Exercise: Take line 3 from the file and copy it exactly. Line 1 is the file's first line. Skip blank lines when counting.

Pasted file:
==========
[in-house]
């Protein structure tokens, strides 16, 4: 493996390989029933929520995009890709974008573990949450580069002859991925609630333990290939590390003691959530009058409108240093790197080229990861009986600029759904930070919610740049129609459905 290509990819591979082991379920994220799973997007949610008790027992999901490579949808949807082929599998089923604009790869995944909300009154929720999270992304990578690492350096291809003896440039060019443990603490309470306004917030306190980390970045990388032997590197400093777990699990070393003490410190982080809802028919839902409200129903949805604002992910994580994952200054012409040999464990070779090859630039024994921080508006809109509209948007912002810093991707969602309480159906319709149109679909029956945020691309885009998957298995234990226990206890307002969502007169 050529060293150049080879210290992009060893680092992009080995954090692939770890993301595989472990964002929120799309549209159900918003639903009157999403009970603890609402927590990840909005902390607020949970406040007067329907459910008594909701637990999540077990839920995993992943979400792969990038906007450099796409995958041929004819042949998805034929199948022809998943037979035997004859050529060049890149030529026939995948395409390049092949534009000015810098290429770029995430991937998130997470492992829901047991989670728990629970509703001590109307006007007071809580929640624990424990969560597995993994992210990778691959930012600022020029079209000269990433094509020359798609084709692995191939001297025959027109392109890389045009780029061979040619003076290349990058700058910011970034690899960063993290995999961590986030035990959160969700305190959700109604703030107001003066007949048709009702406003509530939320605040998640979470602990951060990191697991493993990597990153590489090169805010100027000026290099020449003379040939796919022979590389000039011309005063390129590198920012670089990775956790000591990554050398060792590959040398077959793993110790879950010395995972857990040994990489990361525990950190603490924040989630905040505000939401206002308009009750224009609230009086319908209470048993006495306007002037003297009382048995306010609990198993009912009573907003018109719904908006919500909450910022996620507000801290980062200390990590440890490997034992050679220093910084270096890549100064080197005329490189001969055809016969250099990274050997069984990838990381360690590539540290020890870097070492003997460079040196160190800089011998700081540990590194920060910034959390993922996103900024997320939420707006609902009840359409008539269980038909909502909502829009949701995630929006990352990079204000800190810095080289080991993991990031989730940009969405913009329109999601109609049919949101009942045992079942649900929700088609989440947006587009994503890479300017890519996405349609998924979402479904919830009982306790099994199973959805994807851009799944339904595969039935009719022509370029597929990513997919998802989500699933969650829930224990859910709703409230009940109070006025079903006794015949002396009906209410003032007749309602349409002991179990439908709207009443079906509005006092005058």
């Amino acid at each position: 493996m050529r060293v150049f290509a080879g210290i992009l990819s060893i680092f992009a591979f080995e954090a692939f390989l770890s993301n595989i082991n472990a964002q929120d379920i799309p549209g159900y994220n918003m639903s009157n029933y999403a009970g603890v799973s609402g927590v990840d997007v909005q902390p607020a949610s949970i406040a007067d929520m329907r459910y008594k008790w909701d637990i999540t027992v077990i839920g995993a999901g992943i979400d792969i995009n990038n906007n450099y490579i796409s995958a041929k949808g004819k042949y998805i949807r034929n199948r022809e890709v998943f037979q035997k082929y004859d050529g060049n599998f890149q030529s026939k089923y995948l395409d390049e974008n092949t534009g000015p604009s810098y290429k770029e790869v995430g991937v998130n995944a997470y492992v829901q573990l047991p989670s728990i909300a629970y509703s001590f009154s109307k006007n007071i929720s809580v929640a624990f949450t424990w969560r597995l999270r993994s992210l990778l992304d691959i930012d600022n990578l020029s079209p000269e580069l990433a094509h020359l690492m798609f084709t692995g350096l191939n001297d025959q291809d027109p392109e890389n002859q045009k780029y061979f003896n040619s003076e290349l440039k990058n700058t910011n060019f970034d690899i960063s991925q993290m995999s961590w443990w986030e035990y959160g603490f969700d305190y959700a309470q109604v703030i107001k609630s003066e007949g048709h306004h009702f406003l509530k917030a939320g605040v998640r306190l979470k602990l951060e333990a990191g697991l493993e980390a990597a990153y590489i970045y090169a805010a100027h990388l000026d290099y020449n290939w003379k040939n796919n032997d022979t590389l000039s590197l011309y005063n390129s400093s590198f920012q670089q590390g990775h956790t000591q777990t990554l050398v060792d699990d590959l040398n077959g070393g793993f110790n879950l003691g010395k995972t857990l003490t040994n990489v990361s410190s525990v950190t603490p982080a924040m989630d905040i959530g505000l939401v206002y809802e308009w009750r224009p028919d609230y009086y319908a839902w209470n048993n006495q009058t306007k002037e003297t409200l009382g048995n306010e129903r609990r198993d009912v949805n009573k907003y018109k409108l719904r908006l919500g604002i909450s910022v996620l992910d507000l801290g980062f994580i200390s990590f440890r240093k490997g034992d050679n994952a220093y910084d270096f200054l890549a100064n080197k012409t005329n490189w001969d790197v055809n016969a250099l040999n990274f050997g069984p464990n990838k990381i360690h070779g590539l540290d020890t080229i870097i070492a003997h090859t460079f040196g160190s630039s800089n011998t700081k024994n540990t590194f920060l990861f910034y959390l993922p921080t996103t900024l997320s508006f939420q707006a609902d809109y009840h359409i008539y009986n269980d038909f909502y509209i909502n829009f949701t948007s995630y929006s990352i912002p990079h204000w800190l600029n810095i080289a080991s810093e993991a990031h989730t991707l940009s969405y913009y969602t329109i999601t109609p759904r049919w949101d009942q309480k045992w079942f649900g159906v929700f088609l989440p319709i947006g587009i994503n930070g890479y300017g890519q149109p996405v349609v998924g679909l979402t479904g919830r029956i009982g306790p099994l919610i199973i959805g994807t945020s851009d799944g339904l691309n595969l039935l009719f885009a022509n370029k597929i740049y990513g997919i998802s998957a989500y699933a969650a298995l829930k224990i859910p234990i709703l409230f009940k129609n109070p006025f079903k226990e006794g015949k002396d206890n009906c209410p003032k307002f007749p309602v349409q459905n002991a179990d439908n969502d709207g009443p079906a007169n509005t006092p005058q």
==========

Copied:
């Amino acid at each position: 493996m050529r060293v150049f290509a080879g210290i992009l990819s060893i680092f992009a591979f080995e954090a692939f390989l770890s993301n595989i082991n472990a964002q929120d379920i799309p549209g159900y994220n918003m639903s009157n029933y999403a009970g603890v799973s609402g927590v990840d997007v909005q902390p607020a949610s949970i406040a007067d929520m329907r459910y008594k008790w909701d637990i999540t027992v077990i839920g995993a999901g992943i979400d792969i995009n990038n906007n450099y490579i796409s995958a041929k949808g004819k042949y998805i949807r034929n199948r022809e890709v998943f037979q035997k082929y004859d050529g060049n599998f890149q030529s026939k089923y995948l395409d390049e974008n092949t534009g000015p604009s810098y290429k770029e790869v995430g991937v998130n995944a997470y492992v829901q573990l047991p989670s728990i909300a629970y509703s001590f009154s109307k006007n007071i929720s809580v929640a624990f949450t424990w969560r597995l999270r993994s992210l990778l992304d691959i930012d600022n990578l020029s079209p000269e580069l990433a094509h020359l690492m798609f084709t692995g350096l191939n001297d025959q291809d027109p392109e890389n002859q045009k780029y061979f003896n040619s003076e290349l440039k990058n700058t910011n060019f970034d690899i960063s991925q993290m995999s961590w443990w986030e035990y959160g603490f969700d305190y959700a309470q109604v703030i107001k609630s003066e007949g048709h306004h009702f406003l509530k917030a939320g605040v998640r306190l979470k602990l951060e333990a990191g697991l493993e980390a990597a990153y590489i970045y090169a805010a100027h990388l000026d290099y020449n290939w003379k040939n796919n032997d022979t590389l000039s590197l011309y005063n390129s400093s590198f920012q670089q590390g990775h956790t000591q777990t990554l050398v060792d699990d590959l040398n077959g070393g793993f110790n879950l003691g010395k995972t857990l003490t040994n990489v990361s410190s525990v950190t603490p982080a924040m989630d905040i959530g505000l939401v206002y809802e308009w009750r224009p028919d609230y009086y319908a839902w209470n048993n006495q009058t306007k002037e003297t409200l009382g048995n306010e129903r609990r198993d009912v949805n009573k907003y018109k409108l719904r908006l919500g604002i909450s910022v996620l992910d507000l801290g980062f994580i200390s990590f440890r240093k490997g034992d050679n994952a220093y910084d270096f200054l890549a100064n080197k012409t005329n490189w001969d790197v055809n016969a250099l040999n990274f050997g069984p464990n990838k990381i360690h070779g590539l540290d020890t080229i870097i070492a003997h090859t460079f040196g160190s630039s800089n011998t700081k024994n540990t590194f920060l990861f910034y959390l993922p921080t996103t900024l997320s508006f939420q707006a609902d809109y009840h359409i008539y009986n269980d038909f909502y509209i909502n829009f949701t948007s995630y929006s990352i912002p990079h204000w800190l600029n810095i080289a080991s810093e993991a990031h989730t991707l940009s969405y913009y969602t329109i999601t109609p759904r049919w949101d009942q309480k045992w079942f649900g159906v929700f088609l989440p319709i947006g587009i994503n930070g890479y300017g890519q149109p996405v349609v998924g679909l979402t479904g919830r029956i009982g306790p099994l919610i199973i959805g994807t945020s851009d799944g339904l691309n595969l039935l009719f885009a022509n370029k597929i740049y990513g997919i998802s998957a989500y699933a969650a298995l829930k224990i859910p234990i709703l409230f009940k129609n109070p006025f079903k226990e006794g015949k002396d206890n009906c209410p003032k307002f007749p309602v349409q459905n002991a179990d439908n969502d709207g009443p079906a007169n509005t006092p005058q």